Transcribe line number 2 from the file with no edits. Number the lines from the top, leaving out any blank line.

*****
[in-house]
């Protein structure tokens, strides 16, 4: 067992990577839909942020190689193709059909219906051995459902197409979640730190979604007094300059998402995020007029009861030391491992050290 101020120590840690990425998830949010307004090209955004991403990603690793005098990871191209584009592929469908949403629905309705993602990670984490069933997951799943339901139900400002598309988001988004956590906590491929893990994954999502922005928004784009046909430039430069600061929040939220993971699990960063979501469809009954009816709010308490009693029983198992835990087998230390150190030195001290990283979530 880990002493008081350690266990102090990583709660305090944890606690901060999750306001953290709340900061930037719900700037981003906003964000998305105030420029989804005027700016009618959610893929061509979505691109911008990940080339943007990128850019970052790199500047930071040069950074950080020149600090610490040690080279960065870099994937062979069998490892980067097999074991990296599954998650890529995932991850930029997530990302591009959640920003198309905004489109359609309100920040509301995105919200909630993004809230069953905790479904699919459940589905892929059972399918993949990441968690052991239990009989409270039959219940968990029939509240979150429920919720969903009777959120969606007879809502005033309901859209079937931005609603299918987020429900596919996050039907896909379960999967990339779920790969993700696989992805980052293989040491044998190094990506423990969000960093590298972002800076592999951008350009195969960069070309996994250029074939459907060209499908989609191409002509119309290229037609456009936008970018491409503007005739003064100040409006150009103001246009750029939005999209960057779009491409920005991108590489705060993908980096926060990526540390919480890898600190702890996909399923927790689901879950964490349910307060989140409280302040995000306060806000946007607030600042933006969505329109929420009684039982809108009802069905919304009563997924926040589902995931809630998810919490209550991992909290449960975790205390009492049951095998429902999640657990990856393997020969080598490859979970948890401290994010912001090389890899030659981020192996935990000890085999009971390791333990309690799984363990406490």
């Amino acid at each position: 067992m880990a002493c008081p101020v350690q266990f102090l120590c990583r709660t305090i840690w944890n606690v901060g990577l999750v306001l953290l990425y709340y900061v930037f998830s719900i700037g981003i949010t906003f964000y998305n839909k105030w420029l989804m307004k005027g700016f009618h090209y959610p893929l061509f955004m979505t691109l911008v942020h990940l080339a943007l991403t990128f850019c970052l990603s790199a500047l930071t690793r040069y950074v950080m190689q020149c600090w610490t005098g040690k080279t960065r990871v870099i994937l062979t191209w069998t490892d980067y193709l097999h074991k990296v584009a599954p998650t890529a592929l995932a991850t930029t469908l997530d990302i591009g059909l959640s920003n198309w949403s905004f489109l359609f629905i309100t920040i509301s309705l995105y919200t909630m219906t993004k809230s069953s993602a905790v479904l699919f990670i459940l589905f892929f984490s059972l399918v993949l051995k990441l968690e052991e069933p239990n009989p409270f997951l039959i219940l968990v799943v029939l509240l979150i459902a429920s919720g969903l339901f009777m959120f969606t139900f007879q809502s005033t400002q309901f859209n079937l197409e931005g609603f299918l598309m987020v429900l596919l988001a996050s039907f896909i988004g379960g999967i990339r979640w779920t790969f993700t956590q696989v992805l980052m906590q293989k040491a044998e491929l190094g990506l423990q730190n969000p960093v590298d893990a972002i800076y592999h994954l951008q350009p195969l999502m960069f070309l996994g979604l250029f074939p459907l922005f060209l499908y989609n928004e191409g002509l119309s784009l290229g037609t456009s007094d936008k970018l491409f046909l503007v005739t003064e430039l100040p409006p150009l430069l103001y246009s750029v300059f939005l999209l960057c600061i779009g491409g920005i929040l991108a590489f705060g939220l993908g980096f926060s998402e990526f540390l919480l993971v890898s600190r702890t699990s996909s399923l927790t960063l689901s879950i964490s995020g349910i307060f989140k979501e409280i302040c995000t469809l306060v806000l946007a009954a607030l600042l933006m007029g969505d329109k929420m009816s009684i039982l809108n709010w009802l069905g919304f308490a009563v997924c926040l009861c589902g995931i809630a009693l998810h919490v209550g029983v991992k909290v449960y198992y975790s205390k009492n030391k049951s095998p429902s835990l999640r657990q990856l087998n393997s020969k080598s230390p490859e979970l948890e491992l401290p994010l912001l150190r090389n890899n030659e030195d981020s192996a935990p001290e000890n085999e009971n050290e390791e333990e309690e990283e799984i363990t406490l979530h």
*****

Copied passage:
């Protein structure tokens, strides 16, 4: 067992990577839909942020190689193709059909219906051995459902197409979640730190979604007094300059998402995020007029009861030391491992050290 101020120590840690990425998830949010307004090209955004991403990603690793005098990871191209584009592929469908949403629905309705993602990670984490069933997951799943339901139900400002598309988001988004956590906590491929893990994954999502922005928004784009046909430039430069600061929040939220993971699990960063979501469809009954009816709010308490009693029983198992835990087998230390150190030195001290990283979530 880990002493008081350690266990102090990583709660305090944890606690901060999750306001953290709340900061930037719900700037981003906003964000998305105030420029989804005027700016009618959610893929061509979505691109911008990940080339943007990128850019970052790199500047930071040069950074950080020149600090610490040690080279960065870099994937062979069998490892980067097999074991990296599954998650890529995932991850930029997530990302591009959640920003198309905004489109359609309100920040509301995105919200909630993004809230069953905790479904699919459940589905892929059972399918993949990441968690052991239990009989409270039959219940968990029939509240979150429920919720969903009777959120969606007879809502005033309901859209079937931005609603299918987020429900596919996050039907896909379960999967990339779920790969993700696989992805980052293989040491044998190094990506423990969000960093590298972002800076592999951008350009195969960069070309996994250029074939459907060209499908989609191409002509119309290229037609456009936008970018491409503007005739003064100040409006150009103001246009750029939005999209960057779009491409920005991108590489705060993908980096926060990526540390919480890898600190702890996909399923927790689901879950964490349910307060989140409280302040995000306060806000946007607030600042933006969505329109929420009684039982809108009802069905919304009563997924926040589902995931809630998810919490209550991992909290449960975790205390009492049951095998429902999640657990990856393997020969080598490859979970948890401290994010912001090389890899030659981020192996935990000890085999009971390791333990309690799984363990406490």